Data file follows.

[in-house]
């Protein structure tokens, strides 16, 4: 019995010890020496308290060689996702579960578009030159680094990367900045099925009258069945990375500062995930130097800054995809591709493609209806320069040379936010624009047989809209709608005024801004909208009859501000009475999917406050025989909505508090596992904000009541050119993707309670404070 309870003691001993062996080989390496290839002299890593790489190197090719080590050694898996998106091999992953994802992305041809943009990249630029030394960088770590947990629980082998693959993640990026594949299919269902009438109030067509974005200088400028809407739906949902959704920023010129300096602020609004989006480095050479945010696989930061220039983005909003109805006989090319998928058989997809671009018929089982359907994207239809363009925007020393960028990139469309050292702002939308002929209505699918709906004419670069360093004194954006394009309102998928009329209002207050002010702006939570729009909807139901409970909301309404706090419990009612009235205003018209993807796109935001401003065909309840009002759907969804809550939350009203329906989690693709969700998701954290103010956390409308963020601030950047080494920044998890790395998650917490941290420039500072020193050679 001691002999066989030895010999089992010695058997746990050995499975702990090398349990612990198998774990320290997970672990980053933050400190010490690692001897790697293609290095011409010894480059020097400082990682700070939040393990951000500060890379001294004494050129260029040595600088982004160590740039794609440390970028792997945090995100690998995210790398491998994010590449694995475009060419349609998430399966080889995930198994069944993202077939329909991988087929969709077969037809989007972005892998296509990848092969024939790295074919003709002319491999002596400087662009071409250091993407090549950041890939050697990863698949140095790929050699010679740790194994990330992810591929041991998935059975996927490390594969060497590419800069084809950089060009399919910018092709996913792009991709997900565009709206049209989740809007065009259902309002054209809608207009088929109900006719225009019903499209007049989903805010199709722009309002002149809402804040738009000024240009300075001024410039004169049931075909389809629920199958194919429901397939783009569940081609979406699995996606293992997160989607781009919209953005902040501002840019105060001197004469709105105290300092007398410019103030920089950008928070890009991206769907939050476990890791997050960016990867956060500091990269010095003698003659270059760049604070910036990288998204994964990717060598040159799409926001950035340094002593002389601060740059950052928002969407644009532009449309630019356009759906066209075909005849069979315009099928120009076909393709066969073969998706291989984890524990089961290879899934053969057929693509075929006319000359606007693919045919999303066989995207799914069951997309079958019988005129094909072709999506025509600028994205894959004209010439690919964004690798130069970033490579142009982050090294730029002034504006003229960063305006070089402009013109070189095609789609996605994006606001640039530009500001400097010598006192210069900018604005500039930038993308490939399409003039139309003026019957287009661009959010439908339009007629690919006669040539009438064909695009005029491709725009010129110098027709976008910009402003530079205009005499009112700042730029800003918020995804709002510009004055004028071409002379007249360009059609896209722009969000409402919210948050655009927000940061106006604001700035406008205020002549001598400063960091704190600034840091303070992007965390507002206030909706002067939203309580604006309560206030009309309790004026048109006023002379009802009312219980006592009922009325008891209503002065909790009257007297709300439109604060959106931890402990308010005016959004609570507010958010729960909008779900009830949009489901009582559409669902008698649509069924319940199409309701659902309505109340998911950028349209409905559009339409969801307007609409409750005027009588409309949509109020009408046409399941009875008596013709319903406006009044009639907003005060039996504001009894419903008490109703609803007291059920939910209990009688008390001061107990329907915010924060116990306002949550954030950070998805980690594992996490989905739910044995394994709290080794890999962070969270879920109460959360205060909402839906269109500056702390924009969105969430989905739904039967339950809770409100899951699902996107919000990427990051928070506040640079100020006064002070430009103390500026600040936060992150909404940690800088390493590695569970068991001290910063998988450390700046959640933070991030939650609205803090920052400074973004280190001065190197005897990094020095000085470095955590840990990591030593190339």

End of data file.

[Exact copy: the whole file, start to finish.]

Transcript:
[in-house]
């Protein structure tokens, strides 16, 4: 019995010890020496308290060689996702579960578009030159680094990367900045099925009258069945990375500062995930130097800054995809591709493609209806320069040379936010624009047989809209709608005024801004909208009859501000009475999917406050025989909505508090596992904000009541050119993707309670404070 309870003691001993062996080989390496290839002299890593790489190197090719080590050694898996998106091999992953994802992305041809943009990249630029030394960088770590947990629980082998693959993640990026594949299919269902009438109030067509974005200088400028809407739906949902959704920023010129300096602020609004989006480095050479945010696989930061220039983005909003109805006989090319998928058989997809671009018929089982359907994207239809363009925007020393960028990139469309050292702002939308002929209505699918709906004419670069360093004194954006394009309102998928009329209002207050002010702006939570729009909807139901409970909301309404706090419990009612009235205003018209993807796109935001401003065909309840009002759907969804809550939350009203329906989690693709969700998701954290103010956390409308963020601030950047080494920044998890790395998650917490941290420039500072020193050679 001691002999066989030895010999089992010695058997746990050995499975702990090398349990612990198998774990320290997970672990980053933050400190010490690692001897790697293609290095011409010894480059020097400082990682700070939040393990951000500060890379001294004494050129260029040595600088982004160590740039794609440390970028792997945090995100690998995210790398491998994010590449694995475009060419349609998430399966080889995930198994069944993202077939329909991988087929969709077969037809989007972005892998296509990848092969024939790295074919003709002319491999002596400087662009071409250091993407090549950041890939050697990863698949140095790929050699010679740790194994990330992810591929041991998935059975996927490390594969060497590419800069084809950089060009399919910018092709996913792009991709997900565009709206049209989740809007065009259902309002054209809608207009088929109900006719225009019903499209007049989903805010199709722009309002002149809402804040738009000024240009300075001024410039004169049931075909389809629920199958194919429901397939783009569940081609979406699995996606293992997160989607781009919209953005902040501002840019105060001197004469709105105290300092007398410019103030920089950008928070890009991206769907939050476990890791997050960016990867956060500091990269010095003698003659270059760049604070910036990288998204994964990717060598040159799409926001950035340094002593002389601060740059950052928002969407644009532009449309630019356009759906066209075909005849069979315009099928120009076909393709066969073969998706291989984890524990089961290879899934053969057929693509075929006319000359606007693919045919999303066989995207799914069951997309079958019988005129094909072709999506025509600028994205894959004209010439690919964004690798130069970033490579142009982050090294730029002034504006003229960063305006070089402009013109070189095609789609996605994006606001640039530009500001400097010598006192210069900018604005500039930038993308490939399409003039139309003026019957287009661009959010439908339009007629690919006669040539009438064909695009005029491709725009010129110098027709976008910009402003530079205009005499009112700042730029800003918020995804709002510009004055004028071409002379007249360009059609896209722009969000409402919210948050655009927000940061106006604001700035406008205020002549001598400063960091704190600034840091303070992007965390507002206030909706002067939203309580604006309560206030009309309790004026048109006023002379009802009312219980006592009922009325008891209503002065909790009257007297709300439109604060959106931890402990308010005016959004609570507010958010729960909008779900009830949009489901009582559409669902008698649509069924319940199409309701659902309505109340998911950028349209409905559009339409969801307007609409409750005027009588409309949509109020009408046409399941009875008596013709319903406006009044009639907003005060039996504001009894419903008490109703609803007291059920939910209990009688008390001061107990329907915010924060116990306002949550954030950070998805980690594992996490989905739910044995394994709290080794890999962070969270879920109460959360205060909402839906269109500056702390924009969105969430989905739904039967339950809770409100899951699902996107919000990427990051928070506040640079100020006064002070430009103390500026600040936060992150909404940690800088390493590695569970068991001290910063998988450390700046959640933070991030939650609205803090920052400074973004280190001065190197005897990094020095000085470095955590840990990591030593190339």